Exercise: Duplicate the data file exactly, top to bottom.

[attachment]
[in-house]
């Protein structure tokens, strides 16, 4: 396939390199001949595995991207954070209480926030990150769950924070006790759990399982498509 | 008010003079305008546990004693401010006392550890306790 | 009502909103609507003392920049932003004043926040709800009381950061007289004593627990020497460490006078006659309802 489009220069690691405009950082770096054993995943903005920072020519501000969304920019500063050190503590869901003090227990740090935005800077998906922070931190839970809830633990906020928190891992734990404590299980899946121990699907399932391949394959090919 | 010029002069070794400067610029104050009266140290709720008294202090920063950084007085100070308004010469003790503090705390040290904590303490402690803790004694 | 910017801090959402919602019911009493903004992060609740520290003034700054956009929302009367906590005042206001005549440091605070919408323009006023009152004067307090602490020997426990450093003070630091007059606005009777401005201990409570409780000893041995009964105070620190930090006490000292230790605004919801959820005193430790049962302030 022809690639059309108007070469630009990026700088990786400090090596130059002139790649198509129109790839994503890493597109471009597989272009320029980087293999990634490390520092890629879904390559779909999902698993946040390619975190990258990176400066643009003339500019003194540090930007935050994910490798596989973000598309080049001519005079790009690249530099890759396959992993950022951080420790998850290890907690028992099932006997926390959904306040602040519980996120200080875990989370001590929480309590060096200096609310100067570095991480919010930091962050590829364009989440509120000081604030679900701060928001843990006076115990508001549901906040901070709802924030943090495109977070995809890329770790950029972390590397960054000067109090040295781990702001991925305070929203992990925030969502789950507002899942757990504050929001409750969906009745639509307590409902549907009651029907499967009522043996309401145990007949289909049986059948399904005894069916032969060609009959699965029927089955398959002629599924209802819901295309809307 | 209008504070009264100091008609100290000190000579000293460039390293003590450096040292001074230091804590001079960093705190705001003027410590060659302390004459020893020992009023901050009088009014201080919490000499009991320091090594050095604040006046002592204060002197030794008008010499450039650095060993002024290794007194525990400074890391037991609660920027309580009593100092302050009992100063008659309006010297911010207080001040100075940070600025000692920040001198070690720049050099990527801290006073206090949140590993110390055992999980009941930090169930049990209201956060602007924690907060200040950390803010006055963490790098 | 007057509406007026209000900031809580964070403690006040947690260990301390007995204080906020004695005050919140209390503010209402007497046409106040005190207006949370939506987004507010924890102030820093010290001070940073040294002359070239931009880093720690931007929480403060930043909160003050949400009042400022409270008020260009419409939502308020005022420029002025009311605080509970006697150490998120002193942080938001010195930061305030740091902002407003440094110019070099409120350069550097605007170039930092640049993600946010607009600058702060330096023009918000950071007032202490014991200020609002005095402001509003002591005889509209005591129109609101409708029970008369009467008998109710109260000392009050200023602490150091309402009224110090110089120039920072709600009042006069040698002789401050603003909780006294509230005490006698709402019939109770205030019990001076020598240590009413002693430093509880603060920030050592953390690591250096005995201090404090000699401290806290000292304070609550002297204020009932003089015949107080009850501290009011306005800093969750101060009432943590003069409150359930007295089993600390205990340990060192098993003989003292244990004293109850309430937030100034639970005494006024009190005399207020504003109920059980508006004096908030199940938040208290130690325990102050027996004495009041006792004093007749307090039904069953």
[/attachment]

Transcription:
[in-house]
């Protein structure tokens, strides 16, 4: 396939390199001949595995991207954070209480926030990150769950924070006790759990399982498509 | 008010003079305008546990004693401010006392550890306790 | 009502909103609507003392920049932003004043926040709800009381950061007289004593627990020497460490006078006659309802 489009220069690691405009950082770096054993995943903005920072020519501000969304920019500063050190503590869901003090227990740090935005800077998906922070931190839970809830633990906020928190891992734990404590299980899946121990699907399932391949394959090919 | 010029002069070794400067610029104050009266140290709720008294202090920063950084007085100070308004010469003790503090705390040290904590303490402690803790004694 | 910017801090959402919602019911009493903004992060609740520290003034700054956009929302009367906590005042206001005549440091605070919408323009006023009152004067307090602490020997426990450093003070630091007059606005009777401005201990409570409780000893041995009964105070620190930090006490000292230790605004919801959820005193430790049962302030 022809690639059309108007070469630009990026700088990786400090090596130059002139790649198509129109790839994503890493597109471009597989272009320029980087293999990634490390520092890629879904390559779909999902698993946040390619975190990258990176400066643009003339500019003194540090930007935050994910490798596989973000598309080049001519005079790009690249530099890759396959992993950022951080420790998850290890907690028992099932006997926390959904306040602040519980996120200080875990989370001590929480309590060096200096609310100067570095991480919010930091962050590829364009989440509120000081604030679900701060928001843990006076115990508001549901906040901070709802924030943090495109977070995809890329770790950029972390590397960054000067109090040295781990702001991925305070929203992990925030969502789950507002899942757990504050929001409750969906009745639509307590409902549907009651029907499967009522043996309401145990007949289909049986059948399904005894069916032969060609009959699965029927089955398959002629599924209802819901295309809307 | 209008504070009264100091008609100290000190000579000293460039390293003590450096040292001074230091804590001079960093705190705001003027410590060659302390004459020893020992009023901050009088009014201080919490000499009991320091090594050095604040006046002592204060002197030794008008010499450039650095060993002024290794007194525990400074890391037991609660920027309580009593100092302050009992100063008659309006010297911010207080001040100075940070600025000692920040001198070690720049050099990527801290006073206090949140590993110390055992999980009941930090169930049990209201956060602007924690907060200040950390803010006055963490790098 | 007057509406007026209000900031809580964070403690006040947690260990301390007995204080906020004695005050919140209390503010209402007497046409106040005190207006949370939506987004507010924890102030820093010290001070940073040294002359070239931009880093720690931007929480403060930043909160003050949400009042400022409270008020260009419409939502308020005022420029002025009311605080509970006697150490998120002193942080938001010195930061305030740091902002407003440094110019070099409120350069550097605007170039930092640049993600946010607009600058702060330096023009918000950071007032202490014991200020609002005095402001509003002591005889509209005591129109609101409708029970008369009467008998109710109260000392009050200023602490150091309402009224110090110089120039920072709600009042006069040698002789401050603003909780006294509230005490006698709402019939109770205030019990001076020598240590009413002693430093509880603060920030050592953390690591250096005995201090404090000699401290806290000292304070609550002297204020009932003089015949107080009850501290009011306005800093969750101060009432943590003069409150359930007295089993600390205990340990060192098993003989003292244990004293109850309430937030100034639970005494006024009190005399207020504003109920059980508006004096908030199940938040208290130690325990102050027996004495009041006792004093007749307090039904069953």